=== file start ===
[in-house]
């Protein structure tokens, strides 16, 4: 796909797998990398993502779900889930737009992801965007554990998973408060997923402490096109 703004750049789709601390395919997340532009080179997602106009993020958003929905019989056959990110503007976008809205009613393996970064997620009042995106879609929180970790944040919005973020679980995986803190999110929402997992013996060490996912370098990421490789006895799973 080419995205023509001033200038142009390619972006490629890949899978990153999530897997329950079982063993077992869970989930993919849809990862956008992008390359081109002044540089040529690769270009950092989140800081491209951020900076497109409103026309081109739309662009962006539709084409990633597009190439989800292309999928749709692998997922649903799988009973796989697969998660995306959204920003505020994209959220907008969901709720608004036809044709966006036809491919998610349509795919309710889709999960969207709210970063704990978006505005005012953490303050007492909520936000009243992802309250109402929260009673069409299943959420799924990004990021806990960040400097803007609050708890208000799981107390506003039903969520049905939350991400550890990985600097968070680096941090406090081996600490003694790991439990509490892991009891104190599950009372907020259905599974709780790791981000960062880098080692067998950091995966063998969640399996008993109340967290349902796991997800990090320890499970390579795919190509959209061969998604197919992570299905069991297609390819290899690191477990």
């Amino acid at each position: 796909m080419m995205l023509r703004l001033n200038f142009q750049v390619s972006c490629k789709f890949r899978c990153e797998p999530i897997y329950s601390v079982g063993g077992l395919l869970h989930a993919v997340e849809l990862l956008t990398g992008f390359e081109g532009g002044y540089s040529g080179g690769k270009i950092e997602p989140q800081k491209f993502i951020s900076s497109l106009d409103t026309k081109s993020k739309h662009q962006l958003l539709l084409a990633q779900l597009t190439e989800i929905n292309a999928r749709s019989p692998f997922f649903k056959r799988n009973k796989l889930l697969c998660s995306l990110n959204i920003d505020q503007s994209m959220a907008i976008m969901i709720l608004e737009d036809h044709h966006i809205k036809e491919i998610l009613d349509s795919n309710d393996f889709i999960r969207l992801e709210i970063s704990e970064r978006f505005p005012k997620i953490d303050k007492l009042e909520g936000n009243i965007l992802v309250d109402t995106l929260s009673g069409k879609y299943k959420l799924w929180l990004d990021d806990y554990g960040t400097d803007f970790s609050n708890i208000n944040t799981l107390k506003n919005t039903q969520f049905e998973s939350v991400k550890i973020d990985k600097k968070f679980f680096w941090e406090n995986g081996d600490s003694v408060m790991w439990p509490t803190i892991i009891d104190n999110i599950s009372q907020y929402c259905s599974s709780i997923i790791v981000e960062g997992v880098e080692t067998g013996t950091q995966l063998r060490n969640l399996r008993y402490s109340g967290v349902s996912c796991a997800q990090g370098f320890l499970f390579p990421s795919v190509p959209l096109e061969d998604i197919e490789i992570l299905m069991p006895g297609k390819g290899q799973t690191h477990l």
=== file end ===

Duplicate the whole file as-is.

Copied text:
[in-house]
């Protein structure tokens, strides 16, 4: 796909797998990398993502779900889930737009992801965007554990998973408060997923402490096109 703004750049789709601390395919997340532009080179997602106009993020958003929905019989056959990110503007976008809205009613393996970064997620009042995106879609929180970790944040919005973020679980995986803190999110929402997992013996060490996912370098990421490789006895799973 080419995205023509001033200038142009390619972006490629890949899978990153999530897997329950079982063993077992869970989930993919849809990862956008992008390359081109002044540089040529690769270009950092989140800081491209951020900076497109409103026309081109739309662009962006539709084409990633597009190439989800292309999928749709692998997922649903799988009973796989697969998660995306959204920003505020994209959220907008969901709720608004036809044709966006036809491919998610349509795919309710889709999960969207709210970063704990978006505005005012953490303050007492909520936000009243992802309250109402929260009673069409299943959420799924990004990021806990960040400097803007609050708890208000799981107390506003039903969520049905939350991400550890990985600097968070680096941090406090081996600490003694790991439990509490892991009891104190599950009372907020259905599974709780790791981000960062880098080692067998950091995966063998969640399996008993109340967290349902796991997800990090320890499970390579795919190509959209061969998604197919992570299905069991297609390819290899690191477990």
């Amino acid at each position: 796909m080419m995205l023509r703004l001033n200038f142009q750049v390619s972006c490629k789709f890949r899978c990153e797998p999530i897997y329950s601390v079982g063993g077992l395919l869970h989930a993919v997340e849809l990862l956008t990398g992008f390359e081109g532009g002044y540089s040529g080179g690769k270009i950092e997602p989140q800081k491209f993502i951020s900076s497109l106009d409103t026309k081109s993020k739309h662009q962006l958003l539709l084409a990633q779900l597009t190439e989800i929905n292309a999928r749709s019989p692998f997922f649903k056959r799988n009973k796989l889930l697969c998660s995306l990110n959204i920003d505020q503007s994209m959220a907008i976008m969901i709720l608004e737009d036809h044709h966006i809205k036809e491919i998610l009613d349509s795919n309710d393996f889709i999960r969207l992801e709210i970063s704990e970064r978006f505005p005012k997620i953490d303050k007492l009042e909520g936000n009243i965007l992802v309250d109402t995106l929260s009673g069409k879609y299943k959420l799924w929180l990004d990021d806990y554990g960040t400097d803007f970790s609050n708890i208000n944040t799981l107390k506003n919005t039903q969520f049905e998973s939350v991400k550890i973020d990985k600097k968070f679980f680096w941090e406090n995986g081996d600490s003694v408060m790991w439990p509490t803190i892991i009891d104190n999110i599950s009372q907020y929402c259905s599974s709780i997923i790791v981000e960062g997992v880098e080692t067998g013996t950091q995966l063998r060490n969640l399996r008993y402490s109340g967290v349902s996912c796991a997800q990090g370098f320890l499970f390579p990421s795919v190509p959209l096109e061969d998604i197919e490789i992570l299905m069991p006895g297609k390819g290899q799973t690191h477990l």